Discovery Tools - Dispositive Motions
One of the least understood elements of a case, especially to a Plaintiff, are motions that appear to never let the Plaintiff "tell his case to a jury" and result in the case being dismissed without a trial. Understanding these can help to decide whether to become involved in a lawsuit in the first place.
Motion to Dismiss the Case and/or Motion for Summary Judgment. Without analyzing the technical differences of each of these, we will discuss a few generalizations that will lead to an understanding of a hurdle that must be overcome by almost every Plaintiff in a lawsuit.
Most states have some type of protective procedure that allows a Defendant who believes they were unfairly sued, or had no conduct related to the case in which they were named a Defendant, to ask a court to dismiss a case, or dismiss them from the case. This is a procedural safeguard that prevents a Defendant from having to expend thousands of hours and dollars in legal fees, only to find out at trial that they were in no way related in any manner to the harm caused to a Plaintiff. Most states in the United States have court systems that allow parties to sue any party for anything. But, they will not let parties recover from others for any harm, regardless of fault. Thus, once a Petition is filed and an Answer filed, a Defendant can avail themselves of a procedure referred to as a Motion to Dismiss or Motion for Summary Judgment.
This Motion enables a Defendant to make the argument, usually at any time during the pre-trial phase of a case, that the Plaintiff either cannot prove the statements in his Petition, or that there is a defect in the evidence Plaintiff will use to prove his case such that if it is excluded, Plaintiff will not be able to prove his case.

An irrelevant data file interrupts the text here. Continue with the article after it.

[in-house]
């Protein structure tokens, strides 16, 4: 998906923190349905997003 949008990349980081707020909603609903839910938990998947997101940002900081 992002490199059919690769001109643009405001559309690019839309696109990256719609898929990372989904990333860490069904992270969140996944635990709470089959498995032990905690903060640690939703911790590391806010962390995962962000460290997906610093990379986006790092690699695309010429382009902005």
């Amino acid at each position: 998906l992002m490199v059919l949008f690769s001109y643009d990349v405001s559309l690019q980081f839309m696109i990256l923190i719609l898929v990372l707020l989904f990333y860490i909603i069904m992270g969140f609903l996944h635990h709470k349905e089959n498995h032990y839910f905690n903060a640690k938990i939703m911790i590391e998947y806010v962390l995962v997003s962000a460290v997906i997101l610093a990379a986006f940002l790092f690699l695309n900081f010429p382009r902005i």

As an example, in a case where a Plaintiff has alleged that she is entitled to recover under a life insurance policy for the death of her husband, an insurance company, in many states, can file a Motion for Summary Judgment claiming that the husband lied about his medical condition to obtain the insurance, and that because of this, there should be no trial, the wife should get nothing and all parties should "go home."
Assuming the Defendant brings the policy to court with the Motion, along with the statements made by the husband, and along with proof that these statements were lies, such a Motion might be granted, depending upon a particular state’s insurance laws. Even though this seems like a shocking result for the wife, who may only have known that they had insurance and relied on it and did not purchase more, courts may be forced to grant a Defendant’s Motion under these facts. This means that the case would be dismissed without ever allowing the Plaintiff to prove other relevant facts, like the agent lied about the policy, or the agent told the husband what to write so the policy would be issued and the agent could make a commission.
These motions are routine, but because they can lead to the dismissal of a lawsuit, they can be a tremendous amount of work, under significant time limits for a Plaintiff’s lawyer. If your lawyer receives such a Motion, you should take all steps to assist your attorney, since he may not have had the time to develop enough evidence to overcome the Motion.
It is absolutely critical to understand the nature of this Motion, since the lawsuit may end if the Judge grants the Motion. Also, it should be something you consider before filing a lawsuit, and expect that it can happen during your suit, often through no fault of any party or lawyer, but just because state law provides a limitation to recovery for Plaintiffs.
If you have questions about dispositive motions, contact member services and be paired with an attorney.